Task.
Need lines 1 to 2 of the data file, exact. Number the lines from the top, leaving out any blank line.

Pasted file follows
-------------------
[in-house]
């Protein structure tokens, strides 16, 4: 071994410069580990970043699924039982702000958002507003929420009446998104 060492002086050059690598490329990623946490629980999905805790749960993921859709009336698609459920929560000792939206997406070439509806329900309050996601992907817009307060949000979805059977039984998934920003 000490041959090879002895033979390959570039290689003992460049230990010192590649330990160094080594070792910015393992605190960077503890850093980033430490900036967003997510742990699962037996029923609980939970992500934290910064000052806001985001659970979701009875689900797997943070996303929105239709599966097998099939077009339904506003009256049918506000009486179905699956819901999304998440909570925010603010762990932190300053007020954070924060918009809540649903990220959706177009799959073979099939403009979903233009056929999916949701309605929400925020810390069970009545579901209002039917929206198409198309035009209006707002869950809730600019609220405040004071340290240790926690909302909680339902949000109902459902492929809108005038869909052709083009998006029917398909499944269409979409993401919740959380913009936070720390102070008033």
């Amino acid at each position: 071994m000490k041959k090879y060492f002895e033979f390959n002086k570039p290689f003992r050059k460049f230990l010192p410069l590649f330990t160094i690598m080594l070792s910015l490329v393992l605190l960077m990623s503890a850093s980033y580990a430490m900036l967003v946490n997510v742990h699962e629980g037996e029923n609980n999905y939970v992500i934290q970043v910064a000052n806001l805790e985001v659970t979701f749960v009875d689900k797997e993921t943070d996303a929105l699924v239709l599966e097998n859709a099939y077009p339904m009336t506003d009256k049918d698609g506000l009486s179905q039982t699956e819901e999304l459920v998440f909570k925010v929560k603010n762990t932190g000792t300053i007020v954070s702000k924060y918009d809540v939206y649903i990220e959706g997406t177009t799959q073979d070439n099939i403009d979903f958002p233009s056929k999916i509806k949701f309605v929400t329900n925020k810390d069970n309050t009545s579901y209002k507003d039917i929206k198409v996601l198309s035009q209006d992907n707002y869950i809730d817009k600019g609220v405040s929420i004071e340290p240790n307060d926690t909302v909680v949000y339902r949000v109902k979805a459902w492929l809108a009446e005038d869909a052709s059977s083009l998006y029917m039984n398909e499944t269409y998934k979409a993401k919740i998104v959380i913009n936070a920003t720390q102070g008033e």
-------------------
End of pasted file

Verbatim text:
[in-house]
């Protein structure tokens, strides 16, 4: 071994410069580990970043699924039982702000958002507003929420009446998104 060492002086050059690598490329990623946490629980999905805790749960993921859709009336698609459920929560000792939206997406070439509806329900309050996601992907817009307060949000979805059977039984998934920003 000490041959090879002895033979390959570039290689003992460049230990010192590649330990160094080594070792910015393992605190960077503890850093980033430490900036967003997510742990699962037996029923609980939970992500934290910064000052806001985001659970979701009875689900797997943070996303929105239709599966097998099939077009339904506003009256049918506000009486179905699956819901999304998440909570925010603010762990932190300053007020954070924060918009809540649903990220959706177009799959073979099939403009979903233009056929999916949701309605929400925020810390069970009545579901209002039917929206198409198309035009209006707002869950809730600019609220405040004071340290240790926690909302909680339902949000109902459902492929809108005038869909052709083009998006029917398909499944269409979409993401919740959380913009936070720390102070008033």